On average, unlicensed vehicle drivers are involved in 5 per cent of fatal crashes and unlicensed motorcyclists are involved in 30 per cent. Up to 70 per cent of unlicensed motorists (either due to disqualification or never holding a licence) drive semi-regularly and have a greater risk of being involved in road accidents than licensed drivers. With these statistics, it is no wonder accidents with unlicensed drivers are a common and its important for drivers to know what their rights are and what to do.
Who is liable?
Notwithstanding the fact that driving without a license is unlawful, the same principles of negligence will apply. An unlicensed driver will not be deemed at fault merely because they are unlicensed. For example, if you rear-end a vehicle driven by an unlicensed driver, it will still be you (or your insurer) who is at-fault and therefore liable to pay the damage to their vehicle and any claim for injury compensation.
Who pays for property damage caused by an unlicensed driver?
A difficulty that arises in accidents with unlicensed drivers is that the insurance company of the vehicle they are driving is unlikely to pay their liability for property damage. Insurance companies usually exclude any obligation to insure you in circumstances where the driver was either unlicensed or had a suspended licence. This means any liability will need to be paid for by the unlicensed driver themselves. Considering many unlicensed drivers may be young or otherwise lack sufficient funds to pay for damage to your vehicle, this may make recovering this money difficult. If you have your own comprehensive car insurance policy, this should cover your vehicle damage regardless. Your insurer will usually pay you out immediately and then attempt to recover the amount from the unlicensed driver.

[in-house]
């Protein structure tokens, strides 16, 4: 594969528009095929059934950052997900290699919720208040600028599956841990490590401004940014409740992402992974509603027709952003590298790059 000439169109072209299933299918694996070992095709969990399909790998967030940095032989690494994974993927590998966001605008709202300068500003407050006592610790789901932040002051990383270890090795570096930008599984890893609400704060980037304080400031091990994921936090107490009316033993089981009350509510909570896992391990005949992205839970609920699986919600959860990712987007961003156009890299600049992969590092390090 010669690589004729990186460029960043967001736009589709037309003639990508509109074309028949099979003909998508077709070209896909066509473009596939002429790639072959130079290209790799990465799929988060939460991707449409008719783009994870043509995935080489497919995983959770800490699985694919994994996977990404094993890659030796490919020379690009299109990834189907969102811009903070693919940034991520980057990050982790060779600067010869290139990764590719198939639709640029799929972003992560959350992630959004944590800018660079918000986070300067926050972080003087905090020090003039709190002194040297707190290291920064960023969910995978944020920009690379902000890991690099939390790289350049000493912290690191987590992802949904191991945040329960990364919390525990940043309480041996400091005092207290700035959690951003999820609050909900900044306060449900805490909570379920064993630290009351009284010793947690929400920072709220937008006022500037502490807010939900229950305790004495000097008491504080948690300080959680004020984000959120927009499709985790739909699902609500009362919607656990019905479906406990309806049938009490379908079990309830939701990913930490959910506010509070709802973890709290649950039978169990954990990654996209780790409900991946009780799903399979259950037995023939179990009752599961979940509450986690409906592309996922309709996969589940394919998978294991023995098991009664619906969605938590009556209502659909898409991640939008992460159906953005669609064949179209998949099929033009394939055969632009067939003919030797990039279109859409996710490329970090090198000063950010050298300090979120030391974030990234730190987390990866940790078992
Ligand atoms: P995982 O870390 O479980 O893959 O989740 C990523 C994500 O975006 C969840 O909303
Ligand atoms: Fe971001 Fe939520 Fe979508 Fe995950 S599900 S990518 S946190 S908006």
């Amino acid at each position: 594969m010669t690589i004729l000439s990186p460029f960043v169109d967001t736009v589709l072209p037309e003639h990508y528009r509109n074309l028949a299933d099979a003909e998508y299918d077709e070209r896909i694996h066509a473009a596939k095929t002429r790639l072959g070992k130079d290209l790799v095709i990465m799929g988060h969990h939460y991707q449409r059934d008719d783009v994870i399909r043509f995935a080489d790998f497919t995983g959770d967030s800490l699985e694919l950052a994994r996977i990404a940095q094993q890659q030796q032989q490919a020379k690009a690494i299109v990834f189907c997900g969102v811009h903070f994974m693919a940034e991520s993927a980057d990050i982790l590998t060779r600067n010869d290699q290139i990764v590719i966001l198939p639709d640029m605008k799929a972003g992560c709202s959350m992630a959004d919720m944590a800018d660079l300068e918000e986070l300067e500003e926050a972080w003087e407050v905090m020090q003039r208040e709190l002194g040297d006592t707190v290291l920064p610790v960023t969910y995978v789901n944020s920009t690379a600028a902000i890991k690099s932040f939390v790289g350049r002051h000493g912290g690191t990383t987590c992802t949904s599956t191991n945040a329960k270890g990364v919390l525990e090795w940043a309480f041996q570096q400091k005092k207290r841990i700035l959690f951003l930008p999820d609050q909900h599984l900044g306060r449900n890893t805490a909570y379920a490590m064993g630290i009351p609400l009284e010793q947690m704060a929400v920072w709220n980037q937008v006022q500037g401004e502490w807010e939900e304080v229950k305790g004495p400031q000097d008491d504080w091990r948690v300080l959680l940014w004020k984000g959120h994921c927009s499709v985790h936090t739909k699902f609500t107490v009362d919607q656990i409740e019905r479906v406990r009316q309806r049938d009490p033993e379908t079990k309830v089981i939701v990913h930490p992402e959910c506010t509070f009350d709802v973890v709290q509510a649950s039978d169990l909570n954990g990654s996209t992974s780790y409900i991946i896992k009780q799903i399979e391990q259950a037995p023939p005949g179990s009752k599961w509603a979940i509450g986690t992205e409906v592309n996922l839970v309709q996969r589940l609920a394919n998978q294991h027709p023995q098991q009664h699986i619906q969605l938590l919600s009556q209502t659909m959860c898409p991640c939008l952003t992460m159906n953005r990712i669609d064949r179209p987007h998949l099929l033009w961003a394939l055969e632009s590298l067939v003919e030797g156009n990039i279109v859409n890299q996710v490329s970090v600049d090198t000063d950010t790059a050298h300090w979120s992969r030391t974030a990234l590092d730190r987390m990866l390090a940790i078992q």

When it comes to personal injury insurance the situation is different. Comprehensive Third Party (CTP) Insurance is the only insurance that will pay out regardless of whether the at-fault driver is unlicensed or has a suspended or revoked licence. CTP covers any injury compensation which the at-fault driver would be liable to pay.
If you are involved in an accident with a driver who admits or who you suspect to be unlicensed contact Policelink on 131 444 and they will determine if police attendance is required at the scene of the accident. If you have already left the scene of the accident, you should still report the matter to a police station and they will investigate the suspected license offence. There are serious penalties for unlicensed driving including large fines and imprisonment.
It’s important to get advice for your specific situation. Check if you can make a risk-free compensation claim and get free initial advice from our Principal lawyer, Greg Smith.
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